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The Lasting Effects of the Vietnam Draft Lottery

- June 23, 2011

bq. The 1969 Vietnam draft lottery assigned numbers to birth dates in order to determine which young men would be called to fight in Vietnam. We exploit this natural experiment to examine how draft vulnerability influenced political attitudes. Data are from the Political Socialization Panel Study, which surveyed high school seniors from the class of 1965 before and after the national draft lottery was instituted. Males holding low lottery numbers became more antiwar, more liberal, and more Democratic in their voting compared to those whose high numbers protected them from the draft. They were also more likely than those with safe numbers to abandon the party identification that they had held as teenagers. Trace effects are found in reinterviews from the 1990s. Draft number effects exceed those for preadult party identification and are not mediated by military service. The results show how profoundly political attitudes can be transformed when public policies directly affect citizens’ lives.

From a new piece (gated; ungated) by Robert Erikson and Laura Stoker.  Previous research, such as by Joshua Angrist, has looked at the economic consequences of military service in Vietnam, using the draft lottery number as a proxy (or, in the statistical patois, “instrument”) for serving.  Erikson and Stoker are the first, I believe, to look at the effects of the draft lottery on political attitudes.  Here are the main findings, elaborating on the abstract above:

* Among college-bound men — the group most affected by the institution of the lottery in 1969 — those with lower draft numbers had more negative views of the Vietnam War when they were interviewed in a 1973 survey.  This is not due to actual military service, but seems to reflect a general emotional reaction to the prospect of service.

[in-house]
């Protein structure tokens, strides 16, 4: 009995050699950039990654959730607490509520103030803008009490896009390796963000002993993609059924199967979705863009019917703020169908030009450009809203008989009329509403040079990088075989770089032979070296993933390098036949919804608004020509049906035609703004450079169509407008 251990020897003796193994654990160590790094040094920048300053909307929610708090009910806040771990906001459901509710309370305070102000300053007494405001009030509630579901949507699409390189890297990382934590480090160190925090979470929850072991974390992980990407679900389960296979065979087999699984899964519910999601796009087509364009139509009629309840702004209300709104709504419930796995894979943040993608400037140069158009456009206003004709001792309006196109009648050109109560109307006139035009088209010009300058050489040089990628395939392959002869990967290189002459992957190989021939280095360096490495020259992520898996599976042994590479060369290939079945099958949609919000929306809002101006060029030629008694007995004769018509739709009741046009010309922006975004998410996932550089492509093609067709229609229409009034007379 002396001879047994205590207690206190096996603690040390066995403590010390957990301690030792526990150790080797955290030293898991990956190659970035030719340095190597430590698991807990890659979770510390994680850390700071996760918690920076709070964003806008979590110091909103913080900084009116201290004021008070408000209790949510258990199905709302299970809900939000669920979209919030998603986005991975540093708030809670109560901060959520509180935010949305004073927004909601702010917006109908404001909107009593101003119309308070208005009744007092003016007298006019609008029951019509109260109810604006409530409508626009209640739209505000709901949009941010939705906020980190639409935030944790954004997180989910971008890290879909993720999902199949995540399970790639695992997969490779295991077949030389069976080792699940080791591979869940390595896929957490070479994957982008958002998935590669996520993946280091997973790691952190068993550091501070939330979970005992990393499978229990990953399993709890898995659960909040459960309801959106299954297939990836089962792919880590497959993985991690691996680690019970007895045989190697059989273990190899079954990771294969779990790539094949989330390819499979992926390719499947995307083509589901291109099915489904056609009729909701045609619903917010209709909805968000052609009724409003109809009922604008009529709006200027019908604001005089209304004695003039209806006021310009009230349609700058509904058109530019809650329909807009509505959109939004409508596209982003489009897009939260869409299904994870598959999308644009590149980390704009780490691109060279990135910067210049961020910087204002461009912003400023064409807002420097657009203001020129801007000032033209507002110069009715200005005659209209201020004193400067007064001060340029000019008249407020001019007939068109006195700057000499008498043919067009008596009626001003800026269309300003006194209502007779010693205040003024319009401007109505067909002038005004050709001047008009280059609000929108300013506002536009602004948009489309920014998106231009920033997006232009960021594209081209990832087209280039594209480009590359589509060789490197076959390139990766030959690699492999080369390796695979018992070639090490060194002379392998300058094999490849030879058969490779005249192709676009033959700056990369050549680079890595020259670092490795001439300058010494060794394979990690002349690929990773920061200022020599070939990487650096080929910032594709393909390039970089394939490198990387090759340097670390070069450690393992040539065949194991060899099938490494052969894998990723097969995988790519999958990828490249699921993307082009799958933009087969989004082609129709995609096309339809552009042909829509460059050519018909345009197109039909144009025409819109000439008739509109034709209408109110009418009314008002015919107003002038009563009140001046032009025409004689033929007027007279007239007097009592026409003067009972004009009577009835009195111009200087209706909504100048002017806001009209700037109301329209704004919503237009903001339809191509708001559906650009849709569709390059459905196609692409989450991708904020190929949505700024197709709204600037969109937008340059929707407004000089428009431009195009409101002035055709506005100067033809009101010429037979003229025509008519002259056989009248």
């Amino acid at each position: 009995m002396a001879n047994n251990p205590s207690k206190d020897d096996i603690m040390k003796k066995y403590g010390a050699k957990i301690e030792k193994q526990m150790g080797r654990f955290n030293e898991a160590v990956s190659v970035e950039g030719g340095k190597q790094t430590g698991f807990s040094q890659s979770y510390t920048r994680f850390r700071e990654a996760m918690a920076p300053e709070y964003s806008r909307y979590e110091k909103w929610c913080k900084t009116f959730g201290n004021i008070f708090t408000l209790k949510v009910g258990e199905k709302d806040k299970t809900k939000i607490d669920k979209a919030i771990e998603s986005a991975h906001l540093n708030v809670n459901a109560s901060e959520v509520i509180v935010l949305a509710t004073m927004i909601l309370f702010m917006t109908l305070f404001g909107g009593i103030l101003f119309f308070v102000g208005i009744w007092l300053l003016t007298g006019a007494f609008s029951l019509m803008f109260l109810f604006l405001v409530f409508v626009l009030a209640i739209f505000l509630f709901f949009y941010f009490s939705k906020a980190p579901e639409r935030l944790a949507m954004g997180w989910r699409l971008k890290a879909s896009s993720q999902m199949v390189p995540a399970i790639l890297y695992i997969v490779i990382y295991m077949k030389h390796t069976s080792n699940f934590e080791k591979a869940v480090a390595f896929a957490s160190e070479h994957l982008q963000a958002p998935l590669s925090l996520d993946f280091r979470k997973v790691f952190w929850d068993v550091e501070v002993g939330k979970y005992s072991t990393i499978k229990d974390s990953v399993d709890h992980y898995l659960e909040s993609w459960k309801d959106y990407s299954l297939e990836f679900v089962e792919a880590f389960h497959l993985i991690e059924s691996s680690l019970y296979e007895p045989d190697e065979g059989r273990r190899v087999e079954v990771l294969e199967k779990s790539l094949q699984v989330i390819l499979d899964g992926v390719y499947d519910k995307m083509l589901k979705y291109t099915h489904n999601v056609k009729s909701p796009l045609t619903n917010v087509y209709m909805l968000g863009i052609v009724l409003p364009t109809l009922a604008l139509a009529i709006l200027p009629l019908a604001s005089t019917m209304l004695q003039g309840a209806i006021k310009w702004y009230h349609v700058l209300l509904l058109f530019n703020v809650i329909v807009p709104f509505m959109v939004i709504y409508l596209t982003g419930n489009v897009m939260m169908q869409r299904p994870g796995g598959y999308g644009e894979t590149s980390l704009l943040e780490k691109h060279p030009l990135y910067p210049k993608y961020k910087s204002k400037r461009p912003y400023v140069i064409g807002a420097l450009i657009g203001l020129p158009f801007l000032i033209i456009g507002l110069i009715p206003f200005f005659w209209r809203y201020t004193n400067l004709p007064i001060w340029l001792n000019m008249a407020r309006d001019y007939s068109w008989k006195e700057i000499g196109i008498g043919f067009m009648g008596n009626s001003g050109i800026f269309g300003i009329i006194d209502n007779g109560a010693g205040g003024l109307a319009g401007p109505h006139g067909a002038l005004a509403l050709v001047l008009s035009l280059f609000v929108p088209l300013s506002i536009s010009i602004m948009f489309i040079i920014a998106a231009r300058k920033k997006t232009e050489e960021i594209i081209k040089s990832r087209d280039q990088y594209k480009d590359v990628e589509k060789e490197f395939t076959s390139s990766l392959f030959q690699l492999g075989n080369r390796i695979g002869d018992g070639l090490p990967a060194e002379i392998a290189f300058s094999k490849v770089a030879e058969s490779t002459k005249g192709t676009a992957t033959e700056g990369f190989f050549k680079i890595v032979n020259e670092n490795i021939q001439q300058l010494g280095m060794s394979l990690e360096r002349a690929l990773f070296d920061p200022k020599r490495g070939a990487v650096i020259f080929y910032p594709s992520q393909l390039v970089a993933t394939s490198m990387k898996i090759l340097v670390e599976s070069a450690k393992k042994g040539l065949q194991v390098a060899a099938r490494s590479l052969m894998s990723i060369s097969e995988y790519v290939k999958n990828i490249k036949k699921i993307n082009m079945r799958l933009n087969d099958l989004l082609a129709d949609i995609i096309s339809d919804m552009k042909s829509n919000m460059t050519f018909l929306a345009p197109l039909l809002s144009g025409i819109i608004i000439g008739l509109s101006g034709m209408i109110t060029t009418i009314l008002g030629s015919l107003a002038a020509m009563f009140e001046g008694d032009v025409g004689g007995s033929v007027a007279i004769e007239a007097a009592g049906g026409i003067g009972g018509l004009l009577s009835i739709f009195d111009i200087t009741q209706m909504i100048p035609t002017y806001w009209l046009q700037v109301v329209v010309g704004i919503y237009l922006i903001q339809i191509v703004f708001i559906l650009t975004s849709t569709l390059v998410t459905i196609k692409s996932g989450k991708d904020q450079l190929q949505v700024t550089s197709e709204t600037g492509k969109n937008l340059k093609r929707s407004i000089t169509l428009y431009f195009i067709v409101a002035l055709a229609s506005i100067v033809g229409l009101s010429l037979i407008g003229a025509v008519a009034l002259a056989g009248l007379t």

* Lower draft numbers also made these men more liberal and more Democratic.  This trend was driven by men who up to that point had leaned Republican but, because of Nixon’s policy, fled to the Democratic Party.

That the effects of the lottery show up 4 years after it was instituted is notable.  Truly remarkable, however, is that some of these effects show up years and years later:

* The shift toward the Democratic Party was permanent.  As Erikson and Stoker write, “A prominent effect of getting a poor outcome in the draft was to cause reevaluations of party loyalties.

* Finally, those with lower draft numbers had less favorable opinions of the Vietnam War even when interviewed in 1982 and 1997.  That is to say, the effect of draft lottery status was evident almost 30 years after the draft itself.

Erikson and Stoker conclude:

bq. Vulnerability to the draft induced by the 1969 lottery not only structured attitudes toward the Vietnam War, but also provoked a cascade of changes in basic partisan, ideological, and issue attitudes. The breadth, magnitude, and, in some respects, persistence of these attitudinal changes illustrates how powerful self-interest can become when public policies directly touch our lives.